Forex 101: Financing Rates Affect Your Foreign Exchange Investments

Forex 101: Financing Rates Affect Your Foreign Exchange Investments

Suppose you’ve decided to venture into retail forex investing. You buy a foreign currency and hold the position for about a week.

After a few days, you begin to notice something: your “open” position seems to be accruing credits (or debits) at the end of each business day. Later in the week, on a Wednesday, you notice that your account was credited (or debited) three times the seemingly fixed amount.

It begins to dawn upon you that over time, these incremental credits or debits might add up to a much larger amount—one that can alter the value of your investment.

What are these small credits and debits? And why are they happening? Welcome to your first encounter with forex financing rates.

Financing Rates: Paying or Earning Interest on Currencies

A financing rate (also known as a “rollover rate”) is the interest that you pay or earn for holding a spot currency overnight. These rates are not based on central bank rates. Instead, they are interbank rates: the rates that banks apply when lending money between themselves.

Every time you trade a currency pair, you are essentially “long” one currency and “short” the other. Each currency in a pair has an interbank interest rate. You earn interest on the currency you are long and you pay interest on the currency you are short. The differential between the two interest rates amounts to your net financing rate.

So if your long currency has a greater interest rate than the currency you are short, your net financing rate would yield a credit (a “positive roll”). The opposite scenario would yield a debit (a “negative roll”).

Here’s a hypothetical example: Your forex account is in U.S. dollars. This means all of your profits and losses, regardless of the currency pair you’re trading, will be converted to USD. Suppose you’re long 100,000 EUR/USD at the rate of 1.2000. This means that you’re long the euro (€100,000) and short its equivalent in USD ($120,000).

Let’s suppose the euro interest rate is 1.25%, (an annual rate, which translates into a daily rate of 1.25%/365 = 0.0034%), and the U.S. dollar has an interest rate of 3%, (which translates into a daily rate of 3%/365 = 0.0082%). Note: these are hypothetical and not actual rates).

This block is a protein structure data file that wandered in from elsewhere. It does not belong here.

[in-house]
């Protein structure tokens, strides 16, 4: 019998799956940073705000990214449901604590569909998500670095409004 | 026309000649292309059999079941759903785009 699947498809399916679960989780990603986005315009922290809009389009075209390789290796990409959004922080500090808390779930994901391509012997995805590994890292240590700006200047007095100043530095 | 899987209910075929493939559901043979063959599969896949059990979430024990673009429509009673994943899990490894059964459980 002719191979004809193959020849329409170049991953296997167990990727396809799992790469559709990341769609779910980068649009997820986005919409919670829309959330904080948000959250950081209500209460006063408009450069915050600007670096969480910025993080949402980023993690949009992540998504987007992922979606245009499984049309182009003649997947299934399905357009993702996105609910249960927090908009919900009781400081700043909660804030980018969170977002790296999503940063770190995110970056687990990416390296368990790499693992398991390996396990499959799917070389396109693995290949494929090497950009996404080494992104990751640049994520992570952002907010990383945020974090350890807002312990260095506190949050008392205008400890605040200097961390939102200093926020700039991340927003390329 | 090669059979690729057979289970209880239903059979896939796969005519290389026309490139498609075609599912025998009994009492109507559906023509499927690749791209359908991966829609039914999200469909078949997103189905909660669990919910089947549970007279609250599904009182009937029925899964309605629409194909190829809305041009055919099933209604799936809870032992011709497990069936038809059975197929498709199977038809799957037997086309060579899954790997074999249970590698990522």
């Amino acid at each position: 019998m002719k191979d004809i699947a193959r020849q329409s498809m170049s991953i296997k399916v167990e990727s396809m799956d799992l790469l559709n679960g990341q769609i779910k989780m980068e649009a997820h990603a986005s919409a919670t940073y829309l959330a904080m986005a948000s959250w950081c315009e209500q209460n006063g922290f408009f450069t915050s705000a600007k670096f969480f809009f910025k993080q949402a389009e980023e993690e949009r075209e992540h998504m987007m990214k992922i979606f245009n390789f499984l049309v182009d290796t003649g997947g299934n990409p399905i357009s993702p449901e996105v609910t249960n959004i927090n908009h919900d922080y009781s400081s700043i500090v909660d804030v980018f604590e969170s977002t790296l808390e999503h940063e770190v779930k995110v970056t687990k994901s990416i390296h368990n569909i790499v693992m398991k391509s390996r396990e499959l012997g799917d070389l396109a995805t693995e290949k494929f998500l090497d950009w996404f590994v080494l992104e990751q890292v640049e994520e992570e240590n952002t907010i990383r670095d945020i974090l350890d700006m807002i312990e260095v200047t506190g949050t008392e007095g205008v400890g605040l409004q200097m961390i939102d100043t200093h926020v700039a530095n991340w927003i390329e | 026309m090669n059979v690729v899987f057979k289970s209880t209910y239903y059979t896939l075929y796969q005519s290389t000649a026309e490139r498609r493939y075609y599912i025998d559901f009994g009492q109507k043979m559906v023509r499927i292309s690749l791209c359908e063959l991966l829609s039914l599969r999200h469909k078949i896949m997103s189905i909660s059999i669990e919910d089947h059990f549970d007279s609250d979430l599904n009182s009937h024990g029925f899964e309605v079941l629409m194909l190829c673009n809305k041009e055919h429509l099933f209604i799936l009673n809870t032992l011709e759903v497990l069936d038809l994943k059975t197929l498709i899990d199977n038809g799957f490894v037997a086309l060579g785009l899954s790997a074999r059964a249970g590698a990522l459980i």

The daily interest on the euro would be (100,000 x 0.000034) = €3.40—this is what you would earn.The daily interest on the dollar would be (120,000 x 0.000082) = $9.84—this is what you would pay.Now let’s convert €3.40 to USD so we can calculate the financing rate in USD: €3.40 x 1.2000 (the exchange rate) = $4.08.To calculate your net financing rate, subtract the interest you would pay from the interest you would earn: $4.08 – $9.84 = net financing rate of $5.76.

Your account would be debited $5.76 for holding your 100,000 EUR/USD position over one business day. Note that this particular example illustrates a negative roll. Each currency pair has a different interest rate differential, so some currency pairs may yield a net credit, while others may yield a net debit.

The main point: Financing rate credits and debits will add up, so it’s important to understand how they will impact your position over an extended time period. Another important thing to note is that financing rates are not necessarily fixed. You’ll need to monitor the rates constantly to be aware of any interest changes.

When Are Financing Rates Applied to My Account?

If your open position is held through the close of the trading day, which is 5pm ET, your position will go through financing.

Financing credits and debits are applied to your account typically around 5:15pm – 5:30pm ET. Financing rates are calculated using 365 days, so weekends and holidays are counted towards the financing calculation.  

In general, Wednesday’s financing calculations will be 3 times (“3X”) the normal daily financing calculations, as Wednesdays are typically used to account for weekends. Wednesday 3X financing is not set in stone, however; bank holidays, for example, may alter the financing schedule. If you’re not sure when or how financing is calculated, it’s always good to check with your broker’s schedule to see how and when financing rates will be applied to your account.       

Where can I find the financing rates for each currency pair?

TD Ameritrade customers can view the financing rate for each currency pair rate on the thinkorswim® trading platform.

1. Go to your thinkorswim dashboard.

Forex 101: Financing Rates Affect Your Foreign Exchange Investments


For illustrative purposes only.

2. Click on the MarketWatch tab.

Forex 101: Financing Rates Affect Your Foreign Exchange Investments


For illustrative purposes only.

3. Next, find and click on the Financing Rates tab immediately below the main tabs. Note: these rates are a sample guideline. Actual rates may vary.

Forex 101: Financing Rates Affect Your Foreign Exchange Investments


For illustrative purposes only.

Retail forex investing may seem complicated at first. But if you take the time to learn its fundamental mechanics, you may find the forex markets to be accessible and full of opportunities for portfolio diversification.

Refer to this forex primer to learn more about foreign exchange. Bear in mind that forex trading involves high leverage. It’s not for every investor. Please read the full risk disclosure below to help determine whether forex is appropriate for your investment goals and risk/return profile. 

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